A preview and breakdown of the matchup between the Bears and 49ers on Nov. 19, 2012.
Bears offense vs. 49ers defense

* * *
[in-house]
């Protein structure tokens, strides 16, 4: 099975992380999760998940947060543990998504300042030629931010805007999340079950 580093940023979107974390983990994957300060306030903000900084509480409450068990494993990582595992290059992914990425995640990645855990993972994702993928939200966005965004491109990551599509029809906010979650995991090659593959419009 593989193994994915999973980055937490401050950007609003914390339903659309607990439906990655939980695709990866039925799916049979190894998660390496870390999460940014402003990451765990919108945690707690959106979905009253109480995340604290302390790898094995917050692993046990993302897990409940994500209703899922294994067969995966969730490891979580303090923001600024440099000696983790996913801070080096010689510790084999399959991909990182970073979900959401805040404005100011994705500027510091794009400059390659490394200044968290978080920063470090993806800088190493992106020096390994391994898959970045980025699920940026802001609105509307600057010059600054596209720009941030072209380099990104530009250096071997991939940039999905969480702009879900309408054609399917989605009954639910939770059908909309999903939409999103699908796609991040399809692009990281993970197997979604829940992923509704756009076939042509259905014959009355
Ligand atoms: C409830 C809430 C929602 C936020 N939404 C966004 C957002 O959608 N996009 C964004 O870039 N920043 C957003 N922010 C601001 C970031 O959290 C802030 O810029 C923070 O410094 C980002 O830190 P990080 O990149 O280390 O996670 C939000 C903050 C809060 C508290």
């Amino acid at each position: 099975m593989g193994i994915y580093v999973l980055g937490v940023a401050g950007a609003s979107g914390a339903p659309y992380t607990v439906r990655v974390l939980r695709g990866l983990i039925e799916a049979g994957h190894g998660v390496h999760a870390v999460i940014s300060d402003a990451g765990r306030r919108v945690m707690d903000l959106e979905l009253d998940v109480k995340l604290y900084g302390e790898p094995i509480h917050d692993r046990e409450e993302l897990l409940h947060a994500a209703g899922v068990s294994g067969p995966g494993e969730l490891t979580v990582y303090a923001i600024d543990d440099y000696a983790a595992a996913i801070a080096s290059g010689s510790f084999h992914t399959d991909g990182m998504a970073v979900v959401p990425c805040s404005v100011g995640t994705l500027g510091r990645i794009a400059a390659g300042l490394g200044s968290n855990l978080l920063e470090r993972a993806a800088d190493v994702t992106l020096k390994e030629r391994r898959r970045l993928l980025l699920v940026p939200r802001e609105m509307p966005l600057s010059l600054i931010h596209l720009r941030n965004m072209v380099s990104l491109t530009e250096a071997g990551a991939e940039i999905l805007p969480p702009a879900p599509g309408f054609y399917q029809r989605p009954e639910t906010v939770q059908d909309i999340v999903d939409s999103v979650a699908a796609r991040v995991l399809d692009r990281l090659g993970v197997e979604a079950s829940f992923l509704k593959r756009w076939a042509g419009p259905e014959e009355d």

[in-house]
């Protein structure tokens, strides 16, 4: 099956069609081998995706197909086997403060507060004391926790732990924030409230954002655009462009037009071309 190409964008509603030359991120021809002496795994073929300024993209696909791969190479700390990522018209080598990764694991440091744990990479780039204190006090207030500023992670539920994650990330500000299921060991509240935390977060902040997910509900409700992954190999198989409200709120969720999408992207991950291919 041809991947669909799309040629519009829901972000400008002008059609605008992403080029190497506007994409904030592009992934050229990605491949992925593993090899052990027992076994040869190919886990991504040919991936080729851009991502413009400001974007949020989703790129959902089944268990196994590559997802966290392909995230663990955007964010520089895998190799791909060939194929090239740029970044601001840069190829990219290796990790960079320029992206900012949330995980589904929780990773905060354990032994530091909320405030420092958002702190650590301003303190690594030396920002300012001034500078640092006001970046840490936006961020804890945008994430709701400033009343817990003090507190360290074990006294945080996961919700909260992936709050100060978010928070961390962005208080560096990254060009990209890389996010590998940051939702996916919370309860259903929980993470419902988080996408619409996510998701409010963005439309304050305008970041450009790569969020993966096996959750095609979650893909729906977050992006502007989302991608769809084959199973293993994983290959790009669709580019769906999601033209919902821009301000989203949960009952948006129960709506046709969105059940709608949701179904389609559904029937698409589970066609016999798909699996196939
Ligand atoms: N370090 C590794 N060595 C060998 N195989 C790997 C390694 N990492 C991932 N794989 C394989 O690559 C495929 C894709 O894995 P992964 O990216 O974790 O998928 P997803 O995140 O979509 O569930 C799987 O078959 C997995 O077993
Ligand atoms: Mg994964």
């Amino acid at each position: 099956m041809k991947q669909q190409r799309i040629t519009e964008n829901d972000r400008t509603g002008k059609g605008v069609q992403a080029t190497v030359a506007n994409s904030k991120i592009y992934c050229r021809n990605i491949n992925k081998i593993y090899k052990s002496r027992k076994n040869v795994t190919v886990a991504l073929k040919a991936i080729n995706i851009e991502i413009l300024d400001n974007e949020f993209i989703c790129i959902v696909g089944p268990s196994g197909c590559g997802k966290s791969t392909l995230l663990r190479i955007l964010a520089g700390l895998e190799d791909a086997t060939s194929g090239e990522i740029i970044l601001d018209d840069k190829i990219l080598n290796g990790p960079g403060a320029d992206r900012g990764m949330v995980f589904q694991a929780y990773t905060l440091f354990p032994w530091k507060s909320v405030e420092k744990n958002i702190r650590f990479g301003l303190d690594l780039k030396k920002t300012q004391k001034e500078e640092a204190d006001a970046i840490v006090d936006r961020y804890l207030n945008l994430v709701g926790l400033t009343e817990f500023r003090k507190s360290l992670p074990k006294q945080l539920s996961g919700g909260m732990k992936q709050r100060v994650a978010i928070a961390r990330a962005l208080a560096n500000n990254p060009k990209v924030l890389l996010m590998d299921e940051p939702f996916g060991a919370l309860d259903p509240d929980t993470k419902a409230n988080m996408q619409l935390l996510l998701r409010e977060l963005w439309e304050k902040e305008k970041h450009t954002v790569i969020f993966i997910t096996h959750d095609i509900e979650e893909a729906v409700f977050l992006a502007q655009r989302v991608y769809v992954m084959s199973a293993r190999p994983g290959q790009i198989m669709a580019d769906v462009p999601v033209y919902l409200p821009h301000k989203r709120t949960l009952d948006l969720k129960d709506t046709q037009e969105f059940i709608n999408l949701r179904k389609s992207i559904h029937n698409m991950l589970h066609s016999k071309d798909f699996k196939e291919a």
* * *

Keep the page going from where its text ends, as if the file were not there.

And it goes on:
We have our confirmation. There was no suspense whatsoever or a critical gametime decision. The Bears announced Friday that Jason Campbell would start Monday against the 49ers while Jay Cutler recovers from his concussion. Whatever the Bears lack from not having Cutler’s athleticism and physical gifts, they’ll gain back from Campbell’s poise under pressure and ability to take care of the ball. Campbell entered the Texans game last week without having any preparation in practice leading up to it. That fact showed, as Campbell didn’t want to take too many chances downfield and resorted to checkdowns often. What he also did, however, was protect the football and not turn it over. That’s exactly what the Bears will need to do on the road against a tough 49ers defense. Campbell has had a lot of experience as a starter in the NFL, so don’t look for him to shake under pressure — like Caleb Hanie did last year in Cutler’s stead. The Bears brought Campbell in, and paid him well, for exactly this reason: to fill in for Cutler if need be and keep the ship afloat. If anything, the Bears have less to worry about in Campbell than they do in an offensive line playing in a hostile environment. It’s sure to get loud and that’s when miscommunication among the line can run rampant. The 49ers rank just 19th in the NFL in sacks, but all it takes is one missed assignment by the offensive line to open the floodgates. The Niners are stout against the run — ranked 6th — and their physical secondary and versatile linebackers have them ranked 5th against the pass. The strength of the Niners defense is at linebacker, where Patrick Willis and NaVorro Bowman anchor the middle of the field. The two beasts lead the team in tackles and are a driving force behind their strong ability to stop the run. Outside linebacker Aldon Smith is a force to be reckoned with on the outside as he comes off the edge and creates havoc in the backfield. He leads the team with 9.5 sacks and is ranked third in the NFL in that category. On the other side, Ahmad Brooks has four sacks and two forced fumbles. This is clearly one of the best groups of linebackers in the NFL. In the secondary, Carlos Rogers and Tarrell Brown line up at cornerback and like to be physical with receivers. Donte Whitner lines up at strong safety and packs a punch while Dashon Goldson roams the field at free safety and has two interceptions on the year. Although they’re a tough defense and ranked No. 5 against the pass, the 49ers don’t hawk the ball very much. They rank just 22nd in the NFL with 6 interceptions on the season. The Bears need to run the ball and control the clock to neutralize this defense.